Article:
Double Fine splitting their company into four teams post-Brutal Legend hasn’t just meant four times as many games - it’s meant four times as many announcements.
In a games news world where the time between discovery and release can be long enough to encompass excitement, backlash and entrenched opinion, that’s been nice: a series of bite-sized chunks of anticipation followed by (more often than not) fulfillment.
Here’s another: the studio’s very first sequel. Costume Quest 2 will see the return of protagonist twins Reynold and Wren - though not lead designer Tasha Harris, who has since returned to a career at Pixar.
“For the last couple of years, whenever Halloween came around, I felt like something was missing,” said Tim Schafer in a statement. “No matter how many pumpkins I carved, apples I bobbed, or candy I ate, it just couldn't fill the big spooky hole inside of me.
“But then I realized what was missing: I needed more Costume Quest. And also, I really wanted a T-Shirt with glowing skulls on it.”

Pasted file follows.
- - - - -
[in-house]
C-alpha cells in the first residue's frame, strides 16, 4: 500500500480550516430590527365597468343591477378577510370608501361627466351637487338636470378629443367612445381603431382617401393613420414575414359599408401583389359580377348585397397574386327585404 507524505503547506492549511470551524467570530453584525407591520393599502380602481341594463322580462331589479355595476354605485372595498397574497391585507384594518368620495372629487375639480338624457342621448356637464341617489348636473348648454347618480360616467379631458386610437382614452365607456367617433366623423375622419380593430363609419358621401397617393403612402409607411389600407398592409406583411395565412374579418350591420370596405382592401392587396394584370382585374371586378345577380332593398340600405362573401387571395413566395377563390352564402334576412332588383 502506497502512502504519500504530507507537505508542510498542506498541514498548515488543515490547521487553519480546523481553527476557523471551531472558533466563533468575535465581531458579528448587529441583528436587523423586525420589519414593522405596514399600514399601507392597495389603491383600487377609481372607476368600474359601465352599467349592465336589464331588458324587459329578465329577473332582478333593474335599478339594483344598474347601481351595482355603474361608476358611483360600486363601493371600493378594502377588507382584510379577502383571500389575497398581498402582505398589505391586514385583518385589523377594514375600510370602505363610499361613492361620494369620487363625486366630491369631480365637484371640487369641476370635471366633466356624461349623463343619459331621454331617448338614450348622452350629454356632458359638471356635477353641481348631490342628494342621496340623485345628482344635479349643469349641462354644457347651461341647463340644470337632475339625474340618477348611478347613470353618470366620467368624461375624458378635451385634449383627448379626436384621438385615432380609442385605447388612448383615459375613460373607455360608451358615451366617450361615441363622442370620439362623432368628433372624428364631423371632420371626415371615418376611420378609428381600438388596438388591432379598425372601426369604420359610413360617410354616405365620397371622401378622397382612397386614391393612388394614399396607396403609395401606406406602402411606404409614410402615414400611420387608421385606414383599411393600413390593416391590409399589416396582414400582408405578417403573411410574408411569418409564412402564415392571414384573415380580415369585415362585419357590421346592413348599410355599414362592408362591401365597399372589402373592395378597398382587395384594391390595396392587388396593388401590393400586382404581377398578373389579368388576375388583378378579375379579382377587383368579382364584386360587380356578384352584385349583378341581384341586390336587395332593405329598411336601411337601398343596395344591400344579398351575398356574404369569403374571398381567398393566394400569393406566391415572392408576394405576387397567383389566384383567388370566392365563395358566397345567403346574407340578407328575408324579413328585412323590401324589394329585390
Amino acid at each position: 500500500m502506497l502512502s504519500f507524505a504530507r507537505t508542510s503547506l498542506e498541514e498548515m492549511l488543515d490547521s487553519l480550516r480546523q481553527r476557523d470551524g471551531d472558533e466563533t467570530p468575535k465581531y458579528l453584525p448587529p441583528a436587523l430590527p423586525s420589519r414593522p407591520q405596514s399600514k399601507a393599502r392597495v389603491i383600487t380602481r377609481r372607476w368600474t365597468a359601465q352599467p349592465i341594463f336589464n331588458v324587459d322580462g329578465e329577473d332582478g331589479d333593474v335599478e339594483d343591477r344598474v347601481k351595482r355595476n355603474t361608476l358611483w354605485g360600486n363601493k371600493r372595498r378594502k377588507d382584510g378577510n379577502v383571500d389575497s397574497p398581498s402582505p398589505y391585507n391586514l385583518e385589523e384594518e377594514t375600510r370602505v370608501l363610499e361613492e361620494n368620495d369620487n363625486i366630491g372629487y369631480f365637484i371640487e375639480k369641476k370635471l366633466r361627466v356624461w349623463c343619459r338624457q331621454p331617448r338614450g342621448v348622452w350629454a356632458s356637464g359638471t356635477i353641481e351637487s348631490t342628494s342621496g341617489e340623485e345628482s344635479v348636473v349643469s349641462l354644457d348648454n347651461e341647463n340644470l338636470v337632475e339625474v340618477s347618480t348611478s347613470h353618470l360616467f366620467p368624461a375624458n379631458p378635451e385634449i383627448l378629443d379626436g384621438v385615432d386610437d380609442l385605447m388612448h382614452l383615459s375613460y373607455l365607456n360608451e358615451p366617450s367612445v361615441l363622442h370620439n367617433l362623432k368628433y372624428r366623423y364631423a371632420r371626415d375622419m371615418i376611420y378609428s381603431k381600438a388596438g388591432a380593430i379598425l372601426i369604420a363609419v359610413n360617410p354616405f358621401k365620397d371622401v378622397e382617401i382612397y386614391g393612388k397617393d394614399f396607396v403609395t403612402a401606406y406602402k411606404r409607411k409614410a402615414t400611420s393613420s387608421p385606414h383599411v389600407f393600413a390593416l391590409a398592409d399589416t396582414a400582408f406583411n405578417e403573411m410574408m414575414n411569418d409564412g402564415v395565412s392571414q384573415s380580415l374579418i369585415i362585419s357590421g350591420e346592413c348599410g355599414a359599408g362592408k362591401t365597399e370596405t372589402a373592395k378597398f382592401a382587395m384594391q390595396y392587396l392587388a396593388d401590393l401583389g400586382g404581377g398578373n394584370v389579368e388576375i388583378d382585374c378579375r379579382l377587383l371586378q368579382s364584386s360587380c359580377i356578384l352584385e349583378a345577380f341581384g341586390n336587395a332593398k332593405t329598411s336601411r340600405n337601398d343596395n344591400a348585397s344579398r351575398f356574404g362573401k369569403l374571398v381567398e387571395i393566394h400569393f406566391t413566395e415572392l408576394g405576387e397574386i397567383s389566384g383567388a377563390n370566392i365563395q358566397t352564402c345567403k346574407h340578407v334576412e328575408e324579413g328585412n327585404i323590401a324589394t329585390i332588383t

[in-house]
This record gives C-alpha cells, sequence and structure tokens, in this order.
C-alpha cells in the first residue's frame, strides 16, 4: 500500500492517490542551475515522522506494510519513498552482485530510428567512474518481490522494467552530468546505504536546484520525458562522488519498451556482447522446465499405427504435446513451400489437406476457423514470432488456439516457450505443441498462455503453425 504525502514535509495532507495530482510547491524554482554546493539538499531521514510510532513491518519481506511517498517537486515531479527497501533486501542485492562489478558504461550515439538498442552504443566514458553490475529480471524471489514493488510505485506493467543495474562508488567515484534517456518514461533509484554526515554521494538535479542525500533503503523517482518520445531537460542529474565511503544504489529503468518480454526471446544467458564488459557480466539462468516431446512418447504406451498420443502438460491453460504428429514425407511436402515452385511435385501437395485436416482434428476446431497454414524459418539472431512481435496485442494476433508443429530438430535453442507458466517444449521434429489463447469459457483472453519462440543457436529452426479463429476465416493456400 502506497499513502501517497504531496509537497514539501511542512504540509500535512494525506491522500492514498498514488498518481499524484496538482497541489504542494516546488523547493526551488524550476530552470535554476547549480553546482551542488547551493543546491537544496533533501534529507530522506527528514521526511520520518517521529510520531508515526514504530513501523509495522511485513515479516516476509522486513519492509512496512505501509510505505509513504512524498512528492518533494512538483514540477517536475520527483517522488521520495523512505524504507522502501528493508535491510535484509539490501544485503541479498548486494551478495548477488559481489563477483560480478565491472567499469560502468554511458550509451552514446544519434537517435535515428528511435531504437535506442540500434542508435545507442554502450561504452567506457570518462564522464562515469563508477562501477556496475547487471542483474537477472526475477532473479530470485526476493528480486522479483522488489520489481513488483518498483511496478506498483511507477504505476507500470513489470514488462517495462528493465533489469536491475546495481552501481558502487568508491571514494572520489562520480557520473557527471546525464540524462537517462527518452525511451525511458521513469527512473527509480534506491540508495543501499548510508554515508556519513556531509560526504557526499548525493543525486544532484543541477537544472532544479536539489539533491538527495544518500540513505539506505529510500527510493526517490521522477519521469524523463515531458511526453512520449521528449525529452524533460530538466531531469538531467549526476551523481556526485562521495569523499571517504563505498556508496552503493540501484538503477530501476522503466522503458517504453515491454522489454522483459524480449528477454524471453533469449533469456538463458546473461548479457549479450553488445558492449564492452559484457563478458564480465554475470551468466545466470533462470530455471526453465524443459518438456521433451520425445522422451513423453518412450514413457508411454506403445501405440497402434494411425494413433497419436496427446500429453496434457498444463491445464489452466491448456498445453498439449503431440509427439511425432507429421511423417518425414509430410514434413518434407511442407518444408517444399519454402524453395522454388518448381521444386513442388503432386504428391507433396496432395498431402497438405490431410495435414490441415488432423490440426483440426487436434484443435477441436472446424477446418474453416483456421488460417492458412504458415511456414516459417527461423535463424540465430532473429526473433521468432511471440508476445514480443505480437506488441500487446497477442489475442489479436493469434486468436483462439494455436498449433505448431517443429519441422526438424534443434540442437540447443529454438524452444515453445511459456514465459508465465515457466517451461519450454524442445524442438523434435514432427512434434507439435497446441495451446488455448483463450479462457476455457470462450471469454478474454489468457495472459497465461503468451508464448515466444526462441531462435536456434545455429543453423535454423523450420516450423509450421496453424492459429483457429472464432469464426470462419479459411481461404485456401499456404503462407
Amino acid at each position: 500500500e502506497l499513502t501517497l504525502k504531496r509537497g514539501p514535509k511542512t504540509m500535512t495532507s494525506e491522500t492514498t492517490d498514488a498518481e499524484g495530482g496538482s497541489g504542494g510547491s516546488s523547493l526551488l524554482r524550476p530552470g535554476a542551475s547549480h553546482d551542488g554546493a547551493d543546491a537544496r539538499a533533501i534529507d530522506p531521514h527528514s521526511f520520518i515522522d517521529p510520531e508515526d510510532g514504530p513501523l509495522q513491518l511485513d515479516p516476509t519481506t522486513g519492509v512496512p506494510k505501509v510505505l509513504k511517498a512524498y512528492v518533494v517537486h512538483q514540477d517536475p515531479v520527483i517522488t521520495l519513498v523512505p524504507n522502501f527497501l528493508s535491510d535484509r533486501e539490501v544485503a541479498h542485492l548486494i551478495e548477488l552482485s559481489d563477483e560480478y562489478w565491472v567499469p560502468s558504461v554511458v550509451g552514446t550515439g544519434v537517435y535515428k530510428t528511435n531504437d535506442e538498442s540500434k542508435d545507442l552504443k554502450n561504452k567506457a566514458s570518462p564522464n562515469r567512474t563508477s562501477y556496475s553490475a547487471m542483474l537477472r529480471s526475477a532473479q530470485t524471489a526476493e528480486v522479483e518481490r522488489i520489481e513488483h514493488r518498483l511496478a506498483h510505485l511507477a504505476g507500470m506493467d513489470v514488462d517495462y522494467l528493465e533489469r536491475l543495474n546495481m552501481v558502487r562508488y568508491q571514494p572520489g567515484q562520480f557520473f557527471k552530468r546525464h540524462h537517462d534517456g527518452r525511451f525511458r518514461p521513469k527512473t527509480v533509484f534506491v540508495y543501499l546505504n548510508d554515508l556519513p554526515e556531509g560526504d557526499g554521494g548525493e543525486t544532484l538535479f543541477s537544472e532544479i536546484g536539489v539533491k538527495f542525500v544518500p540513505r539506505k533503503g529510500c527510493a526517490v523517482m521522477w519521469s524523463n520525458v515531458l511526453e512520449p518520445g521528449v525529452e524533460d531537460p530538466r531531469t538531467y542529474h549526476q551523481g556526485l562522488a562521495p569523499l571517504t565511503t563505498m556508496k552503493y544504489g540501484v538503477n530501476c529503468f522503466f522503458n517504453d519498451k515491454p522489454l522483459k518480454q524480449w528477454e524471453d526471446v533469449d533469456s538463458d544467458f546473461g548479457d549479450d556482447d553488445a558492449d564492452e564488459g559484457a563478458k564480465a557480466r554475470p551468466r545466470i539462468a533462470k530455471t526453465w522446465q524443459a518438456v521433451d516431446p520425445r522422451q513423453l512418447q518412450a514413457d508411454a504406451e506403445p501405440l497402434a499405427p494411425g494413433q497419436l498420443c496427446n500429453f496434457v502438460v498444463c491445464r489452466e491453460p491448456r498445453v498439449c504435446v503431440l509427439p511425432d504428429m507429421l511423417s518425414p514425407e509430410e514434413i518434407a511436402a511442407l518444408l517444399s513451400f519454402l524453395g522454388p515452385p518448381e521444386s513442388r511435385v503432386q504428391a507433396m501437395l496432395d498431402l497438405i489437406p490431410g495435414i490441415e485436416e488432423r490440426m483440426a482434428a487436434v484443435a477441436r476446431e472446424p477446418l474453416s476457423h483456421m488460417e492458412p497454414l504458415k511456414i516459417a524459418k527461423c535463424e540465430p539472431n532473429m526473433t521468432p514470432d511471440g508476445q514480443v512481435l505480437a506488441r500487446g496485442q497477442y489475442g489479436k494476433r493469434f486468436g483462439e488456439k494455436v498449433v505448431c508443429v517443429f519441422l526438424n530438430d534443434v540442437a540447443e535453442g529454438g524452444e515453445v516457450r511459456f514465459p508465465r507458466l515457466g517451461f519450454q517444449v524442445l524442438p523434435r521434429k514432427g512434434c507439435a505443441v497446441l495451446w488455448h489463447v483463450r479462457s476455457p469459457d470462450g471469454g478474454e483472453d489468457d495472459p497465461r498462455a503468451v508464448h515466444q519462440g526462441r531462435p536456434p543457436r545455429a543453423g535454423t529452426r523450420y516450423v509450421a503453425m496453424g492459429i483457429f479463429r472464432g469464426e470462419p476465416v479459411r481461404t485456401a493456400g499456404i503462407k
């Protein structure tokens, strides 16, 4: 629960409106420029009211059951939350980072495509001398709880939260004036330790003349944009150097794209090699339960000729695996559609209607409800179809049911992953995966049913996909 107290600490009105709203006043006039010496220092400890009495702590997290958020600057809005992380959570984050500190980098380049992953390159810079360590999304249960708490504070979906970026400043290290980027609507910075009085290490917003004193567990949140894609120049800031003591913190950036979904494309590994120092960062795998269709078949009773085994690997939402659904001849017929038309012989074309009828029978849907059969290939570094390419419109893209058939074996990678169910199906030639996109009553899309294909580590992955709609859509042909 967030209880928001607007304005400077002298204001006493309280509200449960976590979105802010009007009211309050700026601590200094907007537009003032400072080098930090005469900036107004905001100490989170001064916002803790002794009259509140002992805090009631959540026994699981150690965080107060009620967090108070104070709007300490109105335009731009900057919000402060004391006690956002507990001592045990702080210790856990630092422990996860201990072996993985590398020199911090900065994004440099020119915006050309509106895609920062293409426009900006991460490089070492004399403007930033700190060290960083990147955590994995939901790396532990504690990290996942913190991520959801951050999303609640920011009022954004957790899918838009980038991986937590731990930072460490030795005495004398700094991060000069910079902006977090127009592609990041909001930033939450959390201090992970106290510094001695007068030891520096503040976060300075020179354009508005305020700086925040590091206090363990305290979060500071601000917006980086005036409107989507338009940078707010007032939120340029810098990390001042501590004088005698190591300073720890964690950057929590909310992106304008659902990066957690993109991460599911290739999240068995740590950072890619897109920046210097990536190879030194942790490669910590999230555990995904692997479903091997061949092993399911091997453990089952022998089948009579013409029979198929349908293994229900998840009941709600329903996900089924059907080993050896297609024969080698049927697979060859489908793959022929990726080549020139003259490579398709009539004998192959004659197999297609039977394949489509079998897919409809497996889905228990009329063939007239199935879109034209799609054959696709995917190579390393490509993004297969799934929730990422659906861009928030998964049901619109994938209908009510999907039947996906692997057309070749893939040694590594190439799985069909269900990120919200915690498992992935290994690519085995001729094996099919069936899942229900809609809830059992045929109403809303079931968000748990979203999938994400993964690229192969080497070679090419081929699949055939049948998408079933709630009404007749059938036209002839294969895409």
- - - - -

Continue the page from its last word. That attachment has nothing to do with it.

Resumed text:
Costume Quest 2 will be published by Midnight City, the indie label that forms part of Majesco. Majesco funded Double Fine’s first game fourteen years ago: Psychonauts.
The original Costume Quest was released as an XBLA and PSN affair in October 2010 - but its PC version only arrived in time for Halloween the following year.
It’s worth noting, though, that Double Fine have since shifted position from a largely console-first studio to the other side of the spectrum: angel investor Dracogen ensured long-neglected Steam support for Psychonauts, and Kickstarter has funded two PC-only Double Fine games in Broken Age and Massive Chalice.
Given that rapidly changing company climate, it’d be a terrible surprise if Costume Quest wasn’t released on PC alongside the consoles.
Costume Quest returns to a PC gaming landscape already in thrall to a cartoon 2D, turn-based RPG about imaginative children: South Park: The Stick of Truth. Will that do it good or bad, do you think?